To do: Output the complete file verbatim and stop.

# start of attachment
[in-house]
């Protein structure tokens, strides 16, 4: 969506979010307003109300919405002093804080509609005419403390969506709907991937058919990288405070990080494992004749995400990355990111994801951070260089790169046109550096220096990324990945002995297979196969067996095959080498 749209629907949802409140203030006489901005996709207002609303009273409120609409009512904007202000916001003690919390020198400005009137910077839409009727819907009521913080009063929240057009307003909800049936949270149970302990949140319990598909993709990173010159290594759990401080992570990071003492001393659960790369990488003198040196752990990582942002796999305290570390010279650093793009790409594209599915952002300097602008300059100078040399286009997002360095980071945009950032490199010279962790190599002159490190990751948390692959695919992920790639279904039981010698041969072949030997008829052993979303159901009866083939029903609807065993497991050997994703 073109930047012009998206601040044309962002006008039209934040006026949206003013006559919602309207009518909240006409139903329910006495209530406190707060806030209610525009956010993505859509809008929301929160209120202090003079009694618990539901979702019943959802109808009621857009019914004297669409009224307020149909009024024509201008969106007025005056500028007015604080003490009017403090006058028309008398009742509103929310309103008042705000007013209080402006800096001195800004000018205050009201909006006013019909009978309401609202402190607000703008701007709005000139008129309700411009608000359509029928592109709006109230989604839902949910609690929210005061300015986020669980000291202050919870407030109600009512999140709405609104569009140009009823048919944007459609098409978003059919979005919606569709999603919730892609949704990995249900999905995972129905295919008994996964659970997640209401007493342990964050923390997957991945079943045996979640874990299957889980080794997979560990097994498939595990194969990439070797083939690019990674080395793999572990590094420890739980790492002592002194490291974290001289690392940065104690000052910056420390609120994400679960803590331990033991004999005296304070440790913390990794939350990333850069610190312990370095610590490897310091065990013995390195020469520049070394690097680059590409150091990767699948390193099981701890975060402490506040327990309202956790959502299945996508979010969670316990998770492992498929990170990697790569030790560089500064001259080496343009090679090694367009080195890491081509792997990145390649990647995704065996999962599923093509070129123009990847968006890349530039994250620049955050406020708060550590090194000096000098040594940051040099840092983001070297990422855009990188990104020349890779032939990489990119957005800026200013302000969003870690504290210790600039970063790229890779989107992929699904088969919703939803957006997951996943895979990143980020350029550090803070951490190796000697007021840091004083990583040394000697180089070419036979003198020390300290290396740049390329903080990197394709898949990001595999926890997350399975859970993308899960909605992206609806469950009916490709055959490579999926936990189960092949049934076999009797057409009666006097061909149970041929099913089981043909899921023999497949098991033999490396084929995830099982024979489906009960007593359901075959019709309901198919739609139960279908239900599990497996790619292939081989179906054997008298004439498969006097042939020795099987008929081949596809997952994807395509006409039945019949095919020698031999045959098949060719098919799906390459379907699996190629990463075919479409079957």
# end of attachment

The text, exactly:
[in-house]
């Protein structure tokens, strides 16, 4: 969506979010307003109300919405002093804080509609005419403390969506709907991937058919990288405070990080494992004749995400990355990111994801951070260089790169046109550096220096990324990945002995297979196969067996095959080498 749209629907949802409140203030006489901005996709207002609303009273409120609409009512904007202000916001003690919390020198400005009137910077839409009727819907009521913080009063929240057009307003909800049936949270149970302990949140319990598909993709990173010159290594759990401080992570990071003492001393659960790369990488003198040196752990990582942002796999305290570390010279650093793009790409594209599915952002300097602008300059100078040399286009997002360095980071945009950032490199010279962790190599002159490190990751948390692959695919992920790639279904039981010698041969072949030997008829052993979303159901009866083939029903609807065993497991050997994703 073109930047012009998206601040044309962002006008039209934040006026949206003013006559919602309207009518909240006409139903329910006495209530406190707060806030209610525009956010993505859509809008929301929160209120202090003079009694618990539901979702019943959802109808009621857009019914004297669409009224307020149909009024024509201008969106007025005056500028007015604080003490009017403090006058028309008398009742509103929310309103008042705000007013209080402006800096001195800004000018205050009201909006006013019909009978309401609202402190607000703008701007709005000139008129309700411009608000359509029928592109709006109230989604839902949910609690929210005061300015986020669980000291202050919870407030109600009512999140709405609104569009140009009823048919944007459609098409978003059919979005919606569709999603919730892609949704990995249900999905995972129905295919008994996964659970997640209401007493342990964050923390997957991945079943045996979640874990299957889980080794997979560990097994498939595990194969990439070797083939690019990674080395793999572990590094420890739980790492002592002194490291974290001289690392940065104690000052910056420390609120994400679960803590331990033991004999005296304070440790913390990794939350990333850069610190312990370095610590490897310091065990013995390195020469520049070394690097680059590409150091990767699948390193099981701890975060402490506040327990309202956790959502299945996508979010969670316990998770492992498929990170990697790569030790560089500064001259080496343009090679090694367009080195890491081509792997990145390649990647995704065996999962599923093509070129123009990847968006890349530039994250620049955050406020708060550590090194000096000098040594940051040099840092983001070297990422855009990188990104020349890779032939990489990119957005800026200013302000969003870690504290210790600039970063790229890779989107992929699904088969919703939803957006997951996943895979990143980020350029550090803070951490190796000697007021840091004083990583040394000697180089070419036979003198020390300290290396740049390329903080990197394709898949990001595999926890997350399975859970993308899960909605992206609806469950009916490709055959490579999926936990189960092949049934076999009797057409009666006097061909149970041929099913089981043909899921023999497949098991033999490396084929995830099982024979489906009960007593359901075959019709309901198919739609139960279908239900599990497996790619292939081989179906054997008298004439498969006097042939020795099987008929081949596809997952994807395509006409039945019949095919020698031999045959098949060719098919799906390459379907699996190629990463075919479409079957």